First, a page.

A clock's pendulum regulates the timekeeping of that clock. The pendulum allows the clock's power source to unwind, or “escape”, at a regulated speed. This is why some pendulums are short and others long. The gearing of any clock's mechanism is matched to a certain pendulum length in order to keep proper time. A short pendulum will swing quickly and a long pendulum will swing slowly. However, both pendulums are of the proper length to keep correct time with the clocks for which they were designed.

In the mid 17th Century, of the several applications which were attempted fitting a pendulum to a clock mechanism, that by the Dutch scientist, Christiaan Huygens (1629–1695), was the most successful.

The basic pendulum, as we know it today, was invented in 1657 and proved that a pendulum clock could be a reliable source of time-telling. In an attempt to develop a more accurate device, revisions and improvements on the pendulum and how it drives the clock mechanism continued for nearly the next 300 years.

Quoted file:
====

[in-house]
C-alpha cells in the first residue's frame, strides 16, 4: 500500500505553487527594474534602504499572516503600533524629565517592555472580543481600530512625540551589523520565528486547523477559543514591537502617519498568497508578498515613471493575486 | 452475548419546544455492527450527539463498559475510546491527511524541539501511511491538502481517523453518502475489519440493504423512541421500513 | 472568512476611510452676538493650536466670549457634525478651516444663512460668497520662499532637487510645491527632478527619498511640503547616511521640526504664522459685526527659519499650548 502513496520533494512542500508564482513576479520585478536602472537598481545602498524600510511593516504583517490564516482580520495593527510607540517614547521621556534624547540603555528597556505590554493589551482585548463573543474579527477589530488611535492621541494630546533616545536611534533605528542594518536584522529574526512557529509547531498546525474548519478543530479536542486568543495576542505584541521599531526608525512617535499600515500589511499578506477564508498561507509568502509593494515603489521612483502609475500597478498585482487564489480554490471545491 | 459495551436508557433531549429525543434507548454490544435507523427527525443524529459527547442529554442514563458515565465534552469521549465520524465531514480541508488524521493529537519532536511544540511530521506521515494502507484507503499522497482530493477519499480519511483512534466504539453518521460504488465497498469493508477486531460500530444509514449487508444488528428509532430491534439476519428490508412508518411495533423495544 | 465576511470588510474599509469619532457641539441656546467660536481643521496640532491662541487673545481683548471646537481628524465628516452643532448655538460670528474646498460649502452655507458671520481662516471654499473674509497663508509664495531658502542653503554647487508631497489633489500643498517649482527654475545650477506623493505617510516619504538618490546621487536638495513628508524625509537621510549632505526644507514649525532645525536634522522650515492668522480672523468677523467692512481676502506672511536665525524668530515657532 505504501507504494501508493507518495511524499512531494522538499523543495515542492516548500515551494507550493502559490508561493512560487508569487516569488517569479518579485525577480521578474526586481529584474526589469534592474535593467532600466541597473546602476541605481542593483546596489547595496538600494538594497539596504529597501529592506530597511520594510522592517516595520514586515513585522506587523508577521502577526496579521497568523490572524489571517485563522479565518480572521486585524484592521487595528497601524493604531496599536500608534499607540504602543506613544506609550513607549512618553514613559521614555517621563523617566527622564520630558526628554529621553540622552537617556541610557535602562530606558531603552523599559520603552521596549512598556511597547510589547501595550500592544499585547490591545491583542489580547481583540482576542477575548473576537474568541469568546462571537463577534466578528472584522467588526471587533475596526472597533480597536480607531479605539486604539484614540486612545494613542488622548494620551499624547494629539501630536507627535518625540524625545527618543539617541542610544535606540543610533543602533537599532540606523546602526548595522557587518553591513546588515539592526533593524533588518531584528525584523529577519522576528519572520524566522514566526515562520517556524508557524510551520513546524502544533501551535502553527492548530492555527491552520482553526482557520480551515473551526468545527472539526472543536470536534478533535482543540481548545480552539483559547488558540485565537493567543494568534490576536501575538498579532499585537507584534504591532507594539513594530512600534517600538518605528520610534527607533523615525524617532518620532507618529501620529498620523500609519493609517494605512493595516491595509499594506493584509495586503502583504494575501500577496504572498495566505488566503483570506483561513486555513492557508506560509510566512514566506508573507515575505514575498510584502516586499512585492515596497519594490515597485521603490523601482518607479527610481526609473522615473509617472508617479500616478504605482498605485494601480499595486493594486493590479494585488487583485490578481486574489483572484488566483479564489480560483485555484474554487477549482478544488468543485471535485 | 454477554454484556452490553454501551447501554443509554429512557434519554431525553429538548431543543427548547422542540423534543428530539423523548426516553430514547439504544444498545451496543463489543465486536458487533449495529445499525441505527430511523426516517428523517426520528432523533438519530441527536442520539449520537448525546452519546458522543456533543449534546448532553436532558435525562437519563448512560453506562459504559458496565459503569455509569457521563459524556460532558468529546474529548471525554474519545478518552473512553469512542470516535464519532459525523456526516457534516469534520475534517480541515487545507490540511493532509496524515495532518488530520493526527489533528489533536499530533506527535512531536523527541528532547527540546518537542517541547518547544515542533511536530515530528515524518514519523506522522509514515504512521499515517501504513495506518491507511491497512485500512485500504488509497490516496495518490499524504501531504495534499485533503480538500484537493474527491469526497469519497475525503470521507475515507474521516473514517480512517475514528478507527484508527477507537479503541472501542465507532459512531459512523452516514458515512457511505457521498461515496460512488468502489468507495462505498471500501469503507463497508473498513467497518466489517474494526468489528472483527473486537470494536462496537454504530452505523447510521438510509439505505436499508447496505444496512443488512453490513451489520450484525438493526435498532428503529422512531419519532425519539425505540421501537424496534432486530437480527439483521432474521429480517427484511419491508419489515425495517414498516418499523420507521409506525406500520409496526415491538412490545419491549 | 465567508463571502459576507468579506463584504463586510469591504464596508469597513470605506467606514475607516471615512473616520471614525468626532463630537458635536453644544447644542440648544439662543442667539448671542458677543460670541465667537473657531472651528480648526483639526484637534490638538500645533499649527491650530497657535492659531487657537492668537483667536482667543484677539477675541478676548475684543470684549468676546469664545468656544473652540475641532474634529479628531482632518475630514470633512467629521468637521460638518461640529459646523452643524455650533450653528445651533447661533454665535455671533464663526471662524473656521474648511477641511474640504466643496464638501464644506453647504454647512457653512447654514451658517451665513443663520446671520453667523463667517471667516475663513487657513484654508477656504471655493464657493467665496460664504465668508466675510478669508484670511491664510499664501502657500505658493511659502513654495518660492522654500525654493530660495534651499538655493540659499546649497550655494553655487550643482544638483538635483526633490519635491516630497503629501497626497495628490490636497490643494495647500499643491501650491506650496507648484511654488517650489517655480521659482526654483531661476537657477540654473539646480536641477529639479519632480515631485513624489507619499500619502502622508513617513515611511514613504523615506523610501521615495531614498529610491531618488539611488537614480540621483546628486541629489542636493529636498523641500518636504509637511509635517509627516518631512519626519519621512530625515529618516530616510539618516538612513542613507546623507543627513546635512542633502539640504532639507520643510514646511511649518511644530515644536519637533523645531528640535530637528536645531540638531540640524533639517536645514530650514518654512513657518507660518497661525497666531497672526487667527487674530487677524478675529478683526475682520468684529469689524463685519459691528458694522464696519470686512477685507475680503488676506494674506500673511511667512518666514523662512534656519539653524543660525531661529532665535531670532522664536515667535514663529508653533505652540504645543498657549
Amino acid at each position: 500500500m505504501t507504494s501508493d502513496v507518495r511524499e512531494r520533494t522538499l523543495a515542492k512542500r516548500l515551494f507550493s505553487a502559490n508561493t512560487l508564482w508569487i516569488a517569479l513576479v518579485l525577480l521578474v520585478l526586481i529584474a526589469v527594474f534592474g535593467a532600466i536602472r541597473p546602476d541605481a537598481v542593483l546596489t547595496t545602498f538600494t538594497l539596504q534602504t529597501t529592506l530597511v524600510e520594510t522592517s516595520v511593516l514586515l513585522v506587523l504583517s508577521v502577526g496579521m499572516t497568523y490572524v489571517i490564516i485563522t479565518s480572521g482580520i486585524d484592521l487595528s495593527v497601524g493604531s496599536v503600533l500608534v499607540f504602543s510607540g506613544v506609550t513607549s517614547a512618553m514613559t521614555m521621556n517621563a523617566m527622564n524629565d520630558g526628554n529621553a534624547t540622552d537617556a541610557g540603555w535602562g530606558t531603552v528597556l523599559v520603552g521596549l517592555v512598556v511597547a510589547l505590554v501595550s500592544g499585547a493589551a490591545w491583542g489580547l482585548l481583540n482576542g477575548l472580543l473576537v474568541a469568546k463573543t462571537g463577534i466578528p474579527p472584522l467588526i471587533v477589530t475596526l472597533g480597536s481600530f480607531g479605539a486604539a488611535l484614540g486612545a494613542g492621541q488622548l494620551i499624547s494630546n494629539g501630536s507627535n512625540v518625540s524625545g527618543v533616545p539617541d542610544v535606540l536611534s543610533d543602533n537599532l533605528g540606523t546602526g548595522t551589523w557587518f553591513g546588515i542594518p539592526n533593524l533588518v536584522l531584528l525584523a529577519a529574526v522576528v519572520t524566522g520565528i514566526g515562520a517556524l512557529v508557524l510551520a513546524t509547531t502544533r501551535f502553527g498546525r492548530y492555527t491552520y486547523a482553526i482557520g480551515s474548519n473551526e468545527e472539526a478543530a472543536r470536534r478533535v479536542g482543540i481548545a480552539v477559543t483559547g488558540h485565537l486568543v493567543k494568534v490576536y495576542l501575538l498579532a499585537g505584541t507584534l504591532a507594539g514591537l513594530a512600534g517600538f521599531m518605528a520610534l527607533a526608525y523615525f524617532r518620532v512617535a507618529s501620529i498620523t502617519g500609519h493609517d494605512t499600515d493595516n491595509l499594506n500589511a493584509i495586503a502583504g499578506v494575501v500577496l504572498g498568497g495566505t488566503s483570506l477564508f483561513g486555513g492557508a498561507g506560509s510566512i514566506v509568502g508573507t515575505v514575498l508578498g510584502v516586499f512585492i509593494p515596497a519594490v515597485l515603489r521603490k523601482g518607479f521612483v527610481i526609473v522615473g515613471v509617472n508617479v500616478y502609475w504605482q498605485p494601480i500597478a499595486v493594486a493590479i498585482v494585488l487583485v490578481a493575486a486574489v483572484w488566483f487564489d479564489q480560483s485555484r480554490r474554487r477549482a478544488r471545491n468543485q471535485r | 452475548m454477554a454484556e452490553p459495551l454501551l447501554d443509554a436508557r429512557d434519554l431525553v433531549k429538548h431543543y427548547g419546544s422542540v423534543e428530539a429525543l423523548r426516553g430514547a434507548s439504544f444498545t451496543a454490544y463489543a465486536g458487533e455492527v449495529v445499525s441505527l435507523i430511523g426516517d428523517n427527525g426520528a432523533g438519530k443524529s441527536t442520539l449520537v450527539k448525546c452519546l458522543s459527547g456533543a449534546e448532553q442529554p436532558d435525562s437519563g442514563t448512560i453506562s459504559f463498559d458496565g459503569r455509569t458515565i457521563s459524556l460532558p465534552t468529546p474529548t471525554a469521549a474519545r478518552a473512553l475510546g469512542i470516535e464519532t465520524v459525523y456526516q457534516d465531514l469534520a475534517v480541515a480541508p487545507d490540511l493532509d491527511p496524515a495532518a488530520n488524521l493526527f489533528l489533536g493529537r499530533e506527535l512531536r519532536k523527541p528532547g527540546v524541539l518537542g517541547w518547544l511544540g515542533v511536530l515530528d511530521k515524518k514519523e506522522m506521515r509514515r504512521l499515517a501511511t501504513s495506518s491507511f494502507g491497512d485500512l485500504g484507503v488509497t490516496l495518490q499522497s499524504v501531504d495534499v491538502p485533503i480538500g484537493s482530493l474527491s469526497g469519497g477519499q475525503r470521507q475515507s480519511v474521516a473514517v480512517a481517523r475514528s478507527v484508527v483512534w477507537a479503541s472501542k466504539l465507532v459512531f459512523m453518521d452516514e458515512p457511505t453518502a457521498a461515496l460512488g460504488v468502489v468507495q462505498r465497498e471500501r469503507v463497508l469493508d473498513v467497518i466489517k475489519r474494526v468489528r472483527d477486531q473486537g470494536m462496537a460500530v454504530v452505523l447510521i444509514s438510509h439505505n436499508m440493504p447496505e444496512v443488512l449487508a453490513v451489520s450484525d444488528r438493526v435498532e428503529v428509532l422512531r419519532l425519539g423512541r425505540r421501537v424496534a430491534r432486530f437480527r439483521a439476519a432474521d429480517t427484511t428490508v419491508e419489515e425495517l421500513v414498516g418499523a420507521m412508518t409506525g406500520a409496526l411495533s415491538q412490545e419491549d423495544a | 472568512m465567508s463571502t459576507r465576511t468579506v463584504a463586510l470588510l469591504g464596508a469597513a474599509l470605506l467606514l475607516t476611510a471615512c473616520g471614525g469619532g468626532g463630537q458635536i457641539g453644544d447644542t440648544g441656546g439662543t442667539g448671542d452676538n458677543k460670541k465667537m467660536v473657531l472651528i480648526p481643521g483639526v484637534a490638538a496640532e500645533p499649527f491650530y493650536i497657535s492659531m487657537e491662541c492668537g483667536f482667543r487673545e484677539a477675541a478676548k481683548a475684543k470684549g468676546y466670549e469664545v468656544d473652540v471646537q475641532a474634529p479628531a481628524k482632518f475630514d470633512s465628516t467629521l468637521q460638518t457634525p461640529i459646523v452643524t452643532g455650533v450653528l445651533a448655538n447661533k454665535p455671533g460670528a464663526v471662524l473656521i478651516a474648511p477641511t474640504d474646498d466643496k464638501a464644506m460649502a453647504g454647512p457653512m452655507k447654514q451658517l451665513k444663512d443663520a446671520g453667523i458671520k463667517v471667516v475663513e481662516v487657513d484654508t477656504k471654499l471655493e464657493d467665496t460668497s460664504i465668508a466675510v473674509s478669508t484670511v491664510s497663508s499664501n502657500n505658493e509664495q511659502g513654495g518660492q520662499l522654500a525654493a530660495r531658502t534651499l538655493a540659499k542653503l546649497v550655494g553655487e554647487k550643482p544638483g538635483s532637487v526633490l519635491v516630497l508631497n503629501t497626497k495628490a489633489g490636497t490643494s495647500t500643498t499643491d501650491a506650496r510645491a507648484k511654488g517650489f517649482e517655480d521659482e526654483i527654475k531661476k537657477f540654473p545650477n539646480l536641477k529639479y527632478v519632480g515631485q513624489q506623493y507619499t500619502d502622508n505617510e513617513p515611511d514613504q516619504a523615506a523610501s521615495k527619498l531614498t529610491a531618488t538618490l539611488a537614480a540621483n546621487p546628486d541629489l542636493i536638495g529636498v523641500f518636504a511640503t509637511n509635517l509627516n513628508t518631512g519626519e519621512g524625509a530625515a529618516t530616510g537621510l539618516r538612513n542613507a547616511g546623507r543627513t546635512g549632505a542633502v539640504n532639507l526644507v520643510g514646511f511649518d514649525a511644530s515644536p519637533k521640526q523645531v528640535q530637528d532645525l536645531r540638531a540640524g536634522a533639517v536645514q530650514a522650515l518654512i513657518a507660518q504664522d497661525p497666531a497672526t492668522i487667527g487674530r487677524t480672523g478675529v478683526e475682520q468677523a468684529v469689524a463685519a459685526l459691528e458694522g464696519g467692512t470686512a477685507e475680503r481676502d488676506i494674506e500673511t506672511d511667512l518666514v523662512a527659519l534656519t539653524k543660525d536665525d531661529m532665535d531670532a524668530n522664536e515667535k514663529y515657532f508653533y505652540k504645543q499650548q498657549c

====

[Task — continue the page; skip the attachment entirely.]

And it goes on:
Developments compensating for the extremely slight lengthening or shortening of the pendulum in a warm or cold environment, were adapted to pendulums for higher accuracy.

About 1851 a different method of transferring the power from the clock mechanism to the pendulum was invented in Britain. It was invented by Edmund Becket Denison (Baron Grimthorpe, 1816–1905) and is called the double three-legged gravity escapement. In this invention, instead of the clock gears directly giving the pendulaum a periodic gentle push to keep it in motion, the gears lifted little arms and allowed them to fall on the pendulum's rod. This provided enough impulse to keep the pendulum swinging and rendered the pendulum more independent of the mechanism and henceforth uneffected by thickening oils or inevitable wear in the clock.

The pendulum clock reached its height of sophistication about the 1930's, with incorporated developments from electrical impulses to non-expandable alloys.